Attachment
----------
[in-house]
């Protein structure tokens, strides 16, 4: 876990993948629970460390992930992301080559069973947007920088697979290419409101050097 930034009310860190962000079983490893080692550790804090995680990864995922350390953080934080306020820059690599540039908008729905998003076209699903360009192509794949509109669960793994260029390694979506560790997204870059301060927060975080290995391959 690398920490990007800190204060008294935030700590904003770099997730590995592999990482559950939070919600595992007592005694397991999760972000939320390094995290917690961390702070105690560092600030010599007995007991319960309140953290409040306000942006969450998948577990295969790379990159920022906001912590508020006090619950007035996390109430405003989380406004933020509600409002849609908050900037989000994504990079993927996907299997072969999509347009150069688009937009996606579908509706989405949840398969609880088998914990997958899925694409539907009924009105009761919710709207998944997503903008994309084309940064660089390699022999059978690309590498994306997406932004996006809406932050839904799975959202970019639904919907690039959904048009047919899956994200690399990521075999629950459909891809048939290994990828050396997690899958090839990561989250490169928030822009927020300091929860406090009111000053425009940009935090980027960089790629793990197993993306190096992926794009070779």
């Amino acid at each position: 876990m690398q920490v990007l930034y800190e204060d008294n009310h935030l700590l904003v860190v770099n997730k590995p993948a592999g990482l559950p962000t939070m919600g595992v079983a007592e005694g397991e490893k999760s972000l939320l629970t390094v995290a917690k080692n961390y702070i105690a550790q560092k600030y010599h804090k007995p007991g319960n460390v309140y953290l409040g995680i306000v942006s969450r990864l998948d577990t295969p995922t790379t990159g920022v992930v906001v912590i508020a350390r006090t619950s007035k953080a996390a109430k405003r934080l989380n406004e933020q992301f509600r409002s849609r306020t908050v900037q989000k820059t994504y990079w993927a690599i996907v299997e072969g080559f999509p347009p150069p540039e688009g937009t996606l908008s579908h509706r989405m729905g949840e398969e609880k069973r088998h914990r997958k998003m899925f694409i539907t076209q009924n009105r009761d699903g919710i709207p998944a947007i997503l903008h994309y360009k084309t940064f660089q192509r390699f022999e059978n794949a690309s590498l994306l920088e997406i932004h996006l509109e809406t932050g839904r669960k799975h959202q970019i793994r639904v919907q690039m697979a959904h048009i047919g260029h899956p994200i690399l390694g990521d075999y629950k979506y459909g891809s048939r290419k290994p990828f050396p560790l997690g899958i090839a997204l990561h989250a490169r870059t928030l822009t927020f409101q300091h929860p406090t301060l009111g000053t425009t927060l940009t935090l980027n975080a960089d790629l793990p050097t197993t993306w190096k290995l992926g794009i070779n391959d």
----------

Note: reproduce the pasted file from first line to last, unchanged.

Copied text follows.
[in-house]
């Protein structure tokens, strides 16, 4: 876990993948629970460390992930992301080559069973947007920088697979290419409101050097 930034009310860190962000079983490893080692550790804090995680990864995922350390953080934080306020820059690599540039908008729905998003076209699903360009192509794949509109669960793994260029390694979506560790997204870059301060927060975080290995391959 690398920490990007800190204060008294935030700590904003770099997730590995592999990482559950939070919600595992007592005694397991999760972000939320390094995290917690961390702070105690560092600030010599007995007991319960309140953290409040306000942006969450998948577990295969790379990159920022906001912590508020006090619950007035996390109430405003989380406004933020509600409002849609908050900037989000994504990079993927996907299997072969999509347009150069688009937009996606579908509706989405949840398969609880088998914990997958899925694409539907009924009105009761919710709207998944997503903008994309084309940064660089390699022999059978690309590498994306997406932004996006809406932050839904799975959202970019639904919907690039959904048009047919899956994200690399990521075999629950459909891809048939290994990828050396997690899958090839990561989250490169928030822009927020300091929860406090009111000053425009940009935090980027960089790629793990197993993306190096992926794009070779």
């Amino acid at each position: 876990m690398q920490v990007l930034y800190e204060d008294n009310h935030l700590l904003v860190v770099n997730k590995p993948a592999g990482l559950p962000t939070m919600g595992v079983a007592e005694g397991e490893k999760s972000l939320l629970t390094v995290a917690k080692n961390y702070i105690a550790q560092k600030y010599h804090k007995p007991g319960n460390v309140y953290l409040g995680i306000v942006s969450r990864l998948d577990t295969p995922t790379t990159g920022v992930v906001v912590i508020a350390r006090t619950s007035k953080a996390a109430k405003r934080l989380n406004e933020q992301f509600r409002s849609r306020t908050v900037q989000k820059t994504y990079w993927a690599i996907v299997e072969g080559f999509p347009p150069p540039e688009g937009t996606l908008s579908h509706r989405m729905g949840e398969e609880k069973r088998h914990r997958k998003m899925f694409i539907t076209q009924n009105r009761d699903g919710i709207p998944a947007i997503l903008h994309y360009k084309t940064f660089q192509r390699f022999e059978n794949a690309s590498l994306l920088e997406i932004h996006l509109e809406t932050g839904r669960k799975h959202q970019i793994r639904v919907q690039m697979a959904h048009i047919g260029h899956p994200i690399l390694g990521d075999y629950k979506y459909g891809s048939r290419k290994p990828f050396p560790l997690g899958i090839a997204l990561h989250a490169r870059t928030l822009t927020f409101q300091h929860p406090t301060l009111g000053t425009t927060l940009t935090l980027n975080a960089d790629l793990p050097t197993t993306w190096k290995l992926g794009i070779n391959d």